The management of Webshots (parent company Threefold Photos – distributor of Smile, Webshots Wallpaper & Screensaver and Message Bus) had two choices. Conduct business honestly, or conduct business dishonestly. They chose the latter.
They have taken it upon themselves to reactivate the accounts of everyone who paid for a Webshots premium membership within two years prior to the announced date of sale (October 2, 2012). If you cancelled your membership to Webshots prior to or during the transition from Smile, you might be thinking this won’t affect you. If this were an honest business managed by honest people, it wouldn’t – but we are dealing with a dishonest business managed by dishonest people.
So what does this mean? Everyone who had an active premium membership within two years of the sale of Webshots will be (or has already been) signed up to the latest incarnation of Webshots and charged a recurring monthly fee. And when I say everyone, I mean literally everyone – even people who passed away over two years ago. Fortunately some of the credit card information they have on file is so old the charges are being rejected, but if you have an active credit card on file – it is imperative you check your credit card and bank statement carefully each month. This is how the company details are showing up on the credit card statements of people who have already been victims of this scam: Webshots 415-8913264 CA. The amount will most likely be $2.99 but some people have reported being charged $3.18.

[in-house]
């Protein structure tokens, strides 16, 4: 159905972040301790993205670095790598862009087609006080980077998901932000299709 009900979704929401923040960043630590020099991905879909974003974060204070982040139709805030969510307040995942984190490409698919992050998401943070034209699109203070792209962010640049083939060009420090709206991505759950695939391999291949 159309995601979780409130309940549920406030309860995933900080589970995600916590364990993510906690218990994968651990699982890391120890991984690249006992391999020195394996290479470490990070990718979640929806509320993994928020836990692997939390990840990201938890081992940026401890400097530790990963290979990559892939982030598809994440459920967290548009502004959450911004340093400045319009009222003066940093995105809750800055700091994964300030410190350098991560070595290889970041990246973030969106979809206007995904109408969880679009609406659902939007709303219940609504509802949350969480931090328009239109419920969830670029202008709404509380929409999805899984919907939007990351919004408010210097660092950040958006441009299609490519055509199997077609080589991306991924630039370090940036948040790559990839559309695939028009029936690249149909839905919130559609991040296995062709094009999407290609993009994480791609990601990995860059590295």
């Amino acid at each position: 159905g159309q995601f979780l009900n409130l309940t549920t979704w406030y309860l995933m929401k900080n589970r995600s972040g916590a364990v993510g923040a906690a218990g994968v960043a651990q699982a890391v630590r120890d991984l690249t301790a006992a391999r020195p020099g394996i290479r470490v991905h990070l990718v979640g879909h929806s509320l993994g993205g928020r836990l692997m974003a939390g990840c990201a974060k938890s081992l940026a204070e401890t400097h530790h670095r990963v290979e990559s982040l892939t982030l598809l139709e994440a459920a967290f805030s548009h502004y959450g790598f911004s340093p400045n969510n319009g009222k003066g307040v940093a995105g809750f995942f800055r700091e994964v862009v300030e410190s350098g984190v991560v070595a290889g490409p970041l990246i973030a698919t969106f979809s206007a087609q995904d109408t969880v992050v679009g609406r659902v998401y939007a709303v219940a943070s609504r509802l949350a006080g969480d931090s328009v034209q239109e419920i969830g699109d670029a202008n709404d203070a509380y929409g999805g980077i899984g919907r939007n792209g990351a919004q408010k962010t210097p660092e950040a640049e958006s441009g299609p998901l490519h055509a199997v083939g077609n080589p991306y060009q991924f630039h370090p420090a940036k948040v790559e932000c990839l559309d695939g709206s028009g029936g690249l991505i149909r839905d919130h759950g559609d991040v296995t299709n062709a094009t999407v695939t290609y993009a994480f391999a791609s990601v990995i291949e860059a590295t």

According to Webshots founder, Narendra Rocherolle, these are not unauthorized signups because members had already signed up for a recurring service – and the purchase of Webshots included the transfer of ownership of these recurring services from American Greetings to Threefold Photos. But there’s a big hole in this logic. People signed up for a recurring membership to the fully featured Classic Webshots – not a watered down wallpaper/screensaver app with the same name. If I sign a lease to drive a BMW, I’m signing a contract to pay a monthly fee to drive a BMW. The dealer can’t replace the BMW with a Kia and continue to charge me – even if he calls it a BMW.
And what of the members who already cancelled their accounts or members who passed away? How does management explain these charges? According to Rocherolle, if anyone was billed under these circumstances this was an error. Problem is, these ‘errors’ continue to occur on a regular basis, and there is no indication corrective steps have been taken to stop these unauthorized account reactivations. Much of the blame is being deflected to the user (member provided the wrong email when requesting a cancellation or posted cancellation request on Facebook but didn’t send email). Not surprising coming from a company that has mastered the art of obfuscation.
Why would a company reactivate the accounts of hundreds of thousands of ex-Webshots members without authorization from the members themselves?
- It is likely many people won’t notice a charge this small.
- If the charge is noticed, the victim will see the name Webshots and assume
- it is a source that can be trusted
- the subscription is for Classic Webshots
- Many people will accept the small recurring charge rather than go through the hassle of disputing the charge.
But those small charges add up to big numbers fast:
25,000 members × $2.99 × 12 months = $897,000
50,000 members × $2.99 × 12 months = $1,794,000
100,000 members × $2.99 × 12 months = $3,588,000
250,000 members × $2.99 × 12 months = $8,970,000
500,000 members × $2.99 × 12 months = $17,940,000